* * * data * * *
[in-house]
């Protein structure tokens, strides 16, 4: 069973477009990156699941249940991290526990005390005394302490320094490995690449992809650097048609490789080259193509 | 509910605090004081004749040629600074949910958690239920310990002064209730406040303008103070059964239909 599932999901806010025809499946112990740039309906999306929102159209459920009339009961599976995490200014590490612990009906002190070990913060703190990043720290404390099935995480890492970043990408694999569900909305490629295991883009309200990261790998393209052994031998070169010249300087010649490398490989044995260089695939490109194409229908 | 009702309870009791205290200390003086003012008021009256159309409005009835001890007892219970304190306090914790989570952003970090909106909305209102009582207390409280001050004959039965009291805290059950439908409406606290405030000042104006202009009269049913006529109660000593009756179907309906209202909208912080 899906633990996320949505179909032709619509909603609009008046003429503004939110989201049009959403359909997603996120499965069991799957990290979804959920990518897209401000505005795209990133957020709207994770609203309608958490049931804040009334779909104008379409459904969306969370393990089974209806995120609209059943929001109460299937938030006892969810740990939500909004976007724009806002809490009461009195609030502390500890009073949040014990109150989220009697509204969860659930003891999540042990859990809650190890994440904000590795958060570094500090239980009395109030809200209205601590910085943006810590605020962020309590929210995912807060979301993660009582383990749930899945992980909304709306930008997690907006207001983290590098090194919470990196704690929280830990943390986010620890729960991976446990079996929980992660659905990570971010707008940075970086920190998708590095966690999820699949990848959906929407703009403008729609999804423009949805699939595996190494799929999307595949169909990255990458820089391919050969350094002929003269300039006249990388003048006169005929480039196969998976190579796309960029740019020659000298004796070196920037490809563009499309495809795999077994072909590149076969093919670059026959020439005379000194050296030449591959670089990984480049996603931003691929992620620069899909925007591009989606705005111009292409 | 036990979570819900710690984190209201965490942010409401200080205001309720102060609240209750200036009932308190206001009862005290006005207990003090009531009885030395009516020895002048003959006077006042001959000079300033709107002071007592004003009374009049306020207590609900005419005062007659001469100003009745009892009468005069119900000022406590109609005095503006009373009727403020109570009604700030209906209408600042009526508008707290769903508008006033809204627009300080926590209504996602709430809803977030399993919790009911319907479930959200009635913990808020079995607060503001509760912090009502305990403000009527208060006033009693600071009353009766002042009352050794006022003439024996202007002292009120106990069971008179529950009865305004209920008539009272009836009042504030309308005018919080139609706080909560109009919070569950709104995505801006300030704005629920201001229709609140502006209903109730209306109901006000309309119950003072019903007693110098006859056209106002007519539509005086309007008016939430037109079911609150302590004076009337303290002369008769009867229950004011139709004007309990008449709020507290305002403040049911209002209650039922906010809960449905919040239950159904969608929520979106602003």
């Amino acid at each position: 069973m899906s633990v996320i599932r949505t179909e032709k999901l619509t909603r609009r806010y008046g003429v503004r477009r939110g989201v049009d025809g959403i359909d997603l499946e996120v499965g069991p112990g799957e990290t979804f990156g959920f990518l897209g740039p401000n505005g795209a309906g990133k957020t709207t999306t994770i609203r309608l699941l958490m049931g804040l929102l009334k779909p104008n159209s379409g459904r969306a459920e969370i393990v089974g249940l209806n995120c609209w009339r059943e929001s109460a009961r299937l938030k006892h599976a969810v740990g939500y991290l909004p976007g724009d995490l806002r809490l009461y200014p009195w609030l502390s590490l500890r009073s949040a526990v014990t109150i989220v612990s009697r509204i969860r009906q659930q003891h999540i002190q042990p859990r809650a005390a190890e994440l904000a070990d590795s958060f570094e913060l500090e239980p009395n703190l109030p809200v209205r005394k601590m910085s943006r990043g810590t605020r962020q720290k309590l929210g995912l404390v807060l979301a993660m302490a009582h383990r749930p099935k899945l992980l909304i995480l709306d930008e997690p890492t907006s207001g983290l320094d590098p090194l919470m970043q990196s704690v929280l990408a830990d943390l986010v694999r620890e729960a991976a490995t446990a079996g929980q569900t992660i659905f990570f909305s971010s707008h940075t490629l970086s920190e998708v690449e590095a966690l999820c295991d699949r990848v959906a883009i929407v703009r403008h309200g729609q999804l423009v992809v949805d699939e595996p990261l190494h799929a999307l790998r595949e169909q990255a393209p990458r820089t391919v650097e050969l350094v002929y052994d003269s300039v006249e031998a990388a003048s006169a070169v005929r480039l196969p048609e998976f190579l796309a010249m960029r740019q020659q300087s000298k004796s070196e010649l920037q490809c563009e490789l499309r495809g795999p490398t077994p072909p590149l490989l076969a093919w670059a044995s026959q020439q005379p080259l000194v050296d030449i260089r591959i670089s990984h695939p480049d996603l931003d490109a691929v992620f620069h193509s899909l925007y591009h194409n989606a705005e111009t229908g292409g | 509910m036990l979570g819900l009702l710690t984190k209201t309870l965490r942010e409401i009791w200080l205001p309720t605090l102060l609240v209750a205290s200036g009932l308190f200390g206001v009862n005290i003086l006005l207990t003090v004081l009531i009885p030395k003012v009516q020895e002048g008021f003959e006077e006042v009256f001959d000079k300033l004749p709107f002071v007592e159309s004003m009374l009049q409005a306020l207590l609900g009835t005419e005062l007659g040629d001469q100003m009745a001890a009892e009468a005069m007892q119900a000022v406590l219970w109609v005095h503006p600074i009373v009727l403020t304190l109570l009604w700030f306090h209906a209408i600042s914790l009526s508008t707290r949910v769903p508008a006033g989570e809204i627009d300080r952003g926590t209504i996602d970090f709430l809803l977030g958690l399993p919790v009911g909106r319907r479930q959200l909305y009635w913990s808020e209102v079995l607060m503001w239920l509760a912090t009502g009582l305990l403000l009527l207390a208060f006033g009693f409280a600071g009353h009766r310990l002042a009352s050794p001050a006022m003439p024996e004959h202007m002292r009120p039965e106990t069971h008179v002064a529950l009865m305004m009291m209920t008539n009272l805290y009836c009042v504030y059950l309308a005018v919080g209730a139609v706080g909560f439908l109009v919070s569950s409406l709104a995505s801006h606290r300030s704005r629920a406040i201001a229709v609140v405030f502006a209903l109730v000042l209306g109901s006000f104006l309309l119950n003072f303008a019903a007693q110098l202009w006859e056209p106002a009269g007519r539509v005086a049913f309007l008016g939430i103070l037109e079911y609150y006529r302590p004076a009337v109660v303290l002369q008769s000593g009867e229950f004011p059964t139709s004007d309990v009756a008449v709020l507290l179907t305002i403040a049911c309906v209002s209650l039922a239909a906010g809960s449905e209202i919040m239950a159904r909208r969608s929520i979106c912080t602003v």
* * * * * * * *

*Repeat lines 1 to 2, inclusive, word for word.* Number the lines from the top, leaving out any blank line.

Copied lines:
[in-house]
């Protein structure tokens, strides 16, 4: 069973477009990156699941249940991290526990005390005394302490320094490995690449992809650097048609490789080259193509 | 509910605090004081004749040629600074949910958690239920310990002064209730406040303008103070059964239909 599932999901806010025809499946112990740039309906999306929102159209459920009339009961599976995490200014590490612990009906002190070990913060703190990043720290404390099935995480890492970043990408694999569900909305490629295991883009309200990261790998393209052994031998070169010249300087010649490398490989044995260089695939490109194409229908 | 009702309870009791205290200390003086003012008021009256159309409005009835001890007892219970304190306090914790989570952003970090909106909305209102009582207390409280001050004959039965009291805290059950439908409406606290405030000042104006202009009269049913006529109660000593009756179907309906209202909208912080 899906633990996320949505179909032709619509909603609009008046003429503004939110989201049009959403359909997603996120499965069991799957990290979804959920990518897209401000505005795209990133957020709207994770609203309608958490049931804040009334779909104008379409459904969306969370393990089974209806995120609209059943929001109460299937938030006892969810740990939500909004976007724009806002809490009461009195609030502390500890009073949040014990109150989220009697509204969860659930003891999540042990859990809650190890994440904000590795958060570094500090239980009395109030809200209205601590910085943006810590605020962020309590929210995912807060979301993660009582383990749930899945992980909304709306930008997690907006207001983290590098090194919470990196704690929280830990943390986010620890729960991976446990079996929980992660659905990570971010707008940075970086920190998708590095966690999820699949990848959906929407703009403008729609999804423009949805699939595996190494799929999307595949169909990255990458820089391919050969350094002929003269300039006249990388003048006169005929480039196969998976190579796309960029740019020659000298004796070196920037490809563009499309495809795999077994072909590149076969093919670059026959020439005379000194050296030449591959670089990984480049996603931003691929992620620069899909925007591009989606705005111009292409 | 036990979570819900710690984190209201965490942010409401200080205001309720102060609240209750200036009932308190206001009862005290006005207990003090009531009885030395009516020895002048003959006077006042001959000079300033709107002071007592004003009374009049306020207590609900005419005062007659001469100003009745009892009468005069119900000022406590109609005095503006009373009727403020109570009604700030209906209408600042009526508008707290769903508008006033809204627009300080926590209504996602709430809803977030399993919790009911319907479930959200009635913990808020079995607060503001509760912090009502305990403000009527208060006033009693600071009353009766002042009352050794006022003439024996202007002292009120106990069971008179529950009865305004209920008539009272009836009042504030309308005018919080139609706080909560109009919070569950709104995505801006300030704005629920201001229709609140502006209903109730209306109901006000309309119950003072019903007693110098006859056209106002007519539509005086309007008016939430037109079911609150302590004076009337303290002369008769009867229950004011139709004007309990008449709020507290305002403040049911209002209650039922906010809960449905919040239950159904969608929520979106602003």